So today I pulled a budget rabbit out of the hat. We are not in the clear on the budget but we are in a manageable place. Today, pulling the rabbit out of the hat was different than last year when I posed the question. Today it is the tiredness that goes with difficult work, not the tiredness that goes with grief and difficult work.

Without the grief, it is not a question of how many more times you can pull a rabbit out of the hat. It is the certain knowledge that the true magic is not reaching into the hat and pulling something out, but believing that when you reach in there will be something there. Today being able to afford our house was in the hat.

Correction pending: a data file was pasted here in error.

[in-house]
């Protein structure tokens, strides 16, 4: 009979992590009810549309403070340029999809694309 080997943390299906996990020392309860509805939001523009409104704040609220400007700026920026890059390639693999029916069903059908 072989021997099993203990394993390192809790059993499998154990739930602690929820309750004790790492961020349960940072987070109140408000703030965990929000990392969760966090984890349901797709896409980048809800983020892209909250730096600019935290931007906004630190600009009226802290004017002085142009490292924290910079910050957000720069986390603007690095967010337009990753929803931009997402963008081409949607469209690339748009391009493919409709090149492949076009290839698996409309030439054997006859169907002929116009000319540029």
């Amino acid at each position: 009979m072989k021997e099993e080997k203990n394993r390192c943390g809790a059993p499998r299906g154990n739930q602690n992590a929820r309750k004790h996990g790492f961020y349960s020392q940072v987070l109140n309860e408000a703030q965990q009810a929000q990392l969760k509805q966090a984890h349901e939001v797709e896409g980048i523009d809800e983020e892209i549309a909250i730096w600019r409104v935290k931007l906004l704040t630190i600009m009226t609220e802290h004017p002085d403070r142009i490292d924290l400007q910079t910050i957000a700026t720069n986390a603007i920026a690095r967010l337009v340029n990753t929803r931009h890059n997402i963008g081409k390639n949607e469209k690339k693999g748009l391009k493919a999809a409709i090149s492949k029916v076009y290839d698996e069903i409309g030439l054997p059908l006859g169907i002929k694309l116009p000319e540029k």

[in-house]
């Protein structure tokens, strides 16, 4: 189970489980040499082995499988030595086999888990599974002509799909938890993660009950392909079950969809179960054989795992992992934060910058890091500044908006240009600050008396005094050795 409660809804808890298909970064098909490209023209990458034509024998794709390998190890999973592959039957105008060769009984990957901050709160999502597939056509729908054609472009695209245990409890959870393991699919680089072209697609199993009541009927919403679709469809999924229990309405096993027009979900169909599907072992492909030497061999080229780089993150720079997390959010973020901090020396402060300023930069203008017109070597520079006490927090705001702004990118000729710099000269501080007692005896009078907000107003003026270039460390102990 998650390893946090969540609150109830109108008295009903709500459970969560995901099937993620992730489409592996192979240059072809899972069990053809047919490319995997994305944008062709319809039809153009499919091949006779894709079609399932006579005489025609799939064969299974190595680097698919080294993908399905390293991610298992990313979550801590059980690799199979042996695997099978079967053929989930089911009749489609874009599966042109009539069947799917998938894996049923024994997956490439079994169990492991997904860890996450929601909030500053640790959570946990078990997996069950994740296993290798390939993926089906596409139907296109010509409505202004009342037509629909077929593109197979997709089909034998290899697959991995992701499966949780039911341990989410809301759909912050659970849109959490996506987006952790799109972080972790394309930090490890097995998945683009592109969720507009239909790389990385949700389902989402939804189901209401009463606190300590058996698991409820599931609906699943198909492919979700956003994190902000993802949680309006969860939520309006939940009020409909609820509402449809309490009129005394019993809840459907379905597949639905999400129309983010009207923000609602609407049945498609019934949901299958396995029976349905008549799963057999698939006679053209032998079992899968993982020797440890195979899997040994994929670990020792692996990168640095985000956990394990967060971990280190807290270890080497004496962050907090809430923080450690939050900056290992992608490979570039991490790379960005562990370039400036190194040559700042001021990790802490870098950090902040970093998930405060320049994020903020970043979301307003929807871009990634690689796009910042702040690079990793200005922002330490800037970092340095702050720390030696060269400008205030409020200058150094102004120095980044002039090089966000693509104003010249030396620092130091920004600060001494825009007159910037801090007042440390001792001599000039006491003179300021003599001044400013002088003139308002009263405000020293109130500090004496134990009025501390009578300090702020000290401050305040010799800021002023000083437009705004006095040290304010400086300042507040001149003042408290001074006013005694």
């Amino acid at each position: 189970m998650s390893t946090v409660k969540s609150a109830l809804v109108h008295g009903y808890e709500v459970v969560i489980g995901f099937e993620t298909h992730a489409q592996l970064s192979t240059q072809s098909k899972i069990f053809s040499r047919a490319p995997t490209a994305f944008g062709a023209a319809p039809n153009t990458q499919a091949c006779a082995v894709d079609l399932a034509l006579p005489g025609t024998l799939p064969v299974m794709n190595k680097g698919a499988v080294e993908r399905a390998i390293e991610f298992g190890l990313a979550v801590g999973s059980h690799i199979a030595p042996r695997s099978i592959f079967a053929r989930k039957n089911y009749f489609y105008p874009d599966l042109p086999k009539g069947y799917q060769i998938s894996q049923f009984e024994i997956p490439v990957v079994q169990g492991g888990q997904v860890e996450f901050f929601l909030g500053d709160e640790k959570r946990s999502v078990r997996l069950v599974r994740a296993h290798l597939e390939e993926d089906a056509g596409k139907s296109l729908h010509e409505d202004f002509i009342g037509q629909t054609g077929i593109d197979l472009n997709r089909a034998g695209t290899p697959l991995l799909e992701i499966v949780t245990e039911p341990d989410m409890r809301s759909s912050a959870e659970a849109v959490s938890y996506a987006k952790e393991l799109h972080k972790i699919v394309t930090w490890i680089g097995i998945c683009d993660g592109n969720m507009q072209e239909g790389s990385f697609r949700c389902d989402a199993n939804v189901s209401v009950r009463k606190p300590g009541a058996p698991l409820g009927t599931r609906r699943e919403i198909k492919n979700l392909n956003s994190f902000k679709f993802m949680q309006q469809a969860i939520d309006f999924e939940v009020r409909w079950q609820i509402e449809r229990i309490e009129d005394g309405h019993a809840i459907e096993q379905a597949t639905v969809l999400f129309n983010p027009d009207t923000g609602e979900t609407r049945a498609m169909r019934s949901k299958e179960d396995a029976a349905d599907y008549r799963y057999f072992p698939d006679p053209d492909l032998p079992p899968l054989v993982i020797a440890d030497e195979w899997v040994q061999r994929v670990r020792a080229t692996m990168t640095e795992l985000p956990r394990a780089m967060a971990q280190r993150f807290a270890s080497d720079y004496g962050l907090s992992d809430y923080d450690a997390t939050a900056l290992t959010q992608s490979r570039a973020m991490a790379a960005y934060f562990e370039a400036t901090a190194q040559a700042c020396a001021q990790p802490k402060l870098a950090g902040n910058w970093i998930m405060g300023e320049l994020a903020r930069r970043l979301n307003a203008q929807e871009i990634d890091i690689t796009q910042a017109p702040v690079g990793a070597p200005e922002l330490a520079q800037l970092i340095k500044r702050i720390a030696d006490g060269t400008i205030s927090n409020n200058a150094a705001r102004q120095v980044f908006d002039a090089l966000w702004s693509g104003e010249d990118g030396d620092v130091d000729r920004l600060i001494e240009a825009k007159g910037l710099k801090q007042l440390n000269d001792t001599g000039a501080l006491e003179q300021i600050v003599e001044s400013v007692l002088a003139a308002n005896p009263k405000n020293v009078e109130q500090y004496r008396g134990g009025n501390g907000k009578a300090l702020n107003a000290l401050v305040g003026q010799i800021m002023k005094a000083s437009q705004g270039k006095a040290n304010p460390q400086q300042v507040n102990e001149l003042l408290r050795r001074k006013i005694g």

view of house framing looking out over what will be the upstairs front wall where there is a view of distant mountains